Short Quits UK Cabinet, Attacking Blair over IraqBritish Secretary of State for International Development Clair Short, who resigned early Monday, said Prime Minister Tony Blair had broken his promise on UN's role in post-war Iraq and was "increasingly obsessed with his place in history."
In her resignation statement, Short told the House of Commons that her position was made impossible by the UK-backed draft new UN resolution which would give Washington and its allies control over Iraq's post-war oil revenues.
"This resolution undermines all the commitments I have made in (parliament) and elsewhere about the reconstruction of Iraq," Short said. "Clearly this makes my position impossible."
She claimed that Blair, America's staunchest ally over Iraq, was "making grave errors in providing cover for the US mistakes," undermining international law and increasing risk of terrorist attacks.
Meanwhile, she criticized the "power centralization" by Blair and his several advisers, saying the British government was led by"diktat" rather than collective responsibility.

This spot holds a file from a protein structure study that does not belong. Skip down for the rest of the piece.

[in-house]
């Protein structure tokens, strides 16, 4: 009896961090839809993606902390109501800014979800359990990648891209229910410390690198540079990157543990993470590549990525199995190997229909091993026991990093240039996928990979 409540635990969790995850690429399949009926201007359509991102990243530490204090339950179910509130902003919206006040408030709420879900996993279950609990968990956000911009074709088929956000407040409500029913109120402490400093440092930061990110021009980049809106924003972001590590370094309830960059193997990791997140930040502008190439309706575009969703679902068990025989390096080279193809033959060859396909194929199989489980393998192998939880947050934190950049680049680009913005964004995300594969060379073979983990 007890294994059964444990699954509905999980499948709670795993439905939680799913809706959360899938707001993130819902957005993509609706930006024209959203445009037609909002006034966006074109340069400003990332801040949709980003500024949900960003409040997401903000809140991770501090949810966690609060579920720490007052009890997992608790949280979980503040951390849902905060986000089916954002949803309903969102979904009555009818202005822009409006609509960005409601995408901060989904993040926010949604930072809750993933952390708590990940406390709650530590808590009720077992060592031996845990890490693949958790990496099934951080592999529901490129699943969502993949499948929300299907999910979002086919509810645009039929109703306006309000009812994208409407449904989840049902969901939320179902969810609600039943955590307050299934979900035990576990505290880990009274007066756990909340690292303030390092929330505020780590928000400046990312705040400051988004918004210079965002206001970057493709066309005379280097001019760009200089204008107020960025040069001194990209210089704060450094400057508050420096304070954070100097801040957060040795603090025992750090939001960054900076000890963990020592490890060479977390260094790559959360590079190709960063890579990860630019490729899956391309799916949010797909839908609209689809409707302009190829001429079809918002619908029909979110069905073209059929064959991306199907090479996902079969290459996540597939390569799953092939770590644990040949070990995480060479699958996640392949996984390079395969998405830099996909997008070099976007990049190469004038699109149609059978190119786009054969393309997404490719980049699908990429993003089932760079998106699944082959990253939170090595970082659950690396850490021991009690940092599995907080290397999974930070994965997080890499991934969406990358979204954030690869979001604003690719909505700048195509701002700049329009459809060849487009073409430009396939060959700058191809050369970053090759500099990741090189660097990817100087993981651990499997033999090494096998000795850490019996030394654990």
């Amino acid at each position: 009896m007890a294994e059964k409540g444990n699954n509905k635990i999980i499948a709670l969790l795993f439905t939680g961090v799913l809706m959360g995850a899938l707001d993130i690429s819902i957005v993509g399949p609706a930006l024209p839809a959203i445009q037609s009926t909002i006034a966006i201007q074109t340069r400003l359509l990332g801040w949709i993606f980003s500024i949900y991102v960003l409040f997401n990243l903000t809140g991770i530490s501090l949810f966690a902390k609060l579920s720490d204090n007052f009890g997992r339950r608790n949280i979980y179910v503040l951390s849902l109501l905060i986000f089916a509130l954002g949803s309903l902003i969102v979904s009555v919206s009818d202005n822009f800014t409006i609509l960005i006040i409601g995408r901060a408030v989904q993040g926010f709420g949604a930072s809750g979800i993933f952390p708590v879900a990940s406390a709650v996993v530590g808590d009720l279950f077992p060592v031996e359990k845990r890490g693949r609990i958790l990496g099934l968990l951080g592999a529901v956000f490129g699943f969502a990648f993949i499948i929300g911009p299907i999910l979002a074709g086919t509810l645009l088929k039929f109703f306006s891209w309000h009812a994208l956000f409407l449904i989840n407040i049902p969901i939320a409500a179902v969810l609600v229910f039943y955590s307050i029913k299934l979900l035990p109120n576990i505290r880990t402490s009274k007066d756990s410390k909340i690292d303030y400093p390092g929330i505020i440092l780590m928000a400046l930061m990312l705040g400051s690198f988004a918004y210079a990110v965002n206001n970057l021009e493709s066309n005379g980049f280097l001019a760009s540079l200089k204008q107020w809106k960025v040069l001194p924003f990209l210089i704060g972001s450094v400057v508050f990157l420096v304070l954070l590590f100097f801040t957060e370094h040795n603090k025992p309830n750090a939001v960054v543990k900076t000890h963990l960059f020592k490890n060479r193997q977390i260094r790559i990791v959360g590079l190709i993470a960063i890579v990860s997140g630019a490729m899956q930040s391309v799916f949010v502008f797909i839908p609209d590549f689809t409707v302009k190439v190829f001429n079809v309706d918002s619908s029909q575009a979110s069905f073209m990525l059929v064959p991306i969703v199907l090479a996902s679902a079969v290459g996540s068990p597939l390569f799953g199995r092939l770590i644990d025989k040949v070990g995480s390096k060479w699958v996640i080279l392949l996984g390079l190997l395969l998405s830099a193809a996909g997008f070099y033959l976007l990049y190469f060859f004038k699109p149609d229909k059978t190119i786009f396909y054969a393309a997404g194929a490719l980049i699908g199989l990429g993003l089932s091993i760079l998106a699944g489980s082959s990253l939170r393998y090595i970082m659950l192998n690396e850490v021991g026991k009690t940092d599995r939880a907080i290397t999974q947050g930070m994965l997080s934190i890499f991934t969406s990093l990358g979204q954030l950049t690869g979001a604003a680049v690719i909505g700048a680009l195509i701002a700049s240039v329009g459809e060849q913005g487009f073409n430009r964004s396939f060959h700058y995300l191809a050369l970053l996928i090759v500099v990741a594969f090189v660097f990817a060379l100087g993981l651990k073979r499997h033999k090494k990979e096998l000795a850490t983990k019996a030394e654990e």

"Thus we have the powers of a presidential-type system with theautomatic majority of a parliamentary system," Short said.
Short was immediately replaced by junior Foreign Office minister for Africa Baroness Amos who becomes Britain's first black woman to join the cabinet.
Before the war, Short had threatened to quit if Blair went intothe US-led war against Iraq without UN backing, branding Blair's Iraq policies as "reckless."
But she broke her word and decided to stay afterward when the war broke out on March 20, saying that to leave at that moment would be "copping out" when Blair had no option but to go ahead. She thus was felt by many to have lost political credibility.
Short has caused controversy since becoming a Labor lawmaker in1983 and she twice resigned from Labor's frontbench in opposition -- including one in protest against the party's backing for the 1991 Gulf War.
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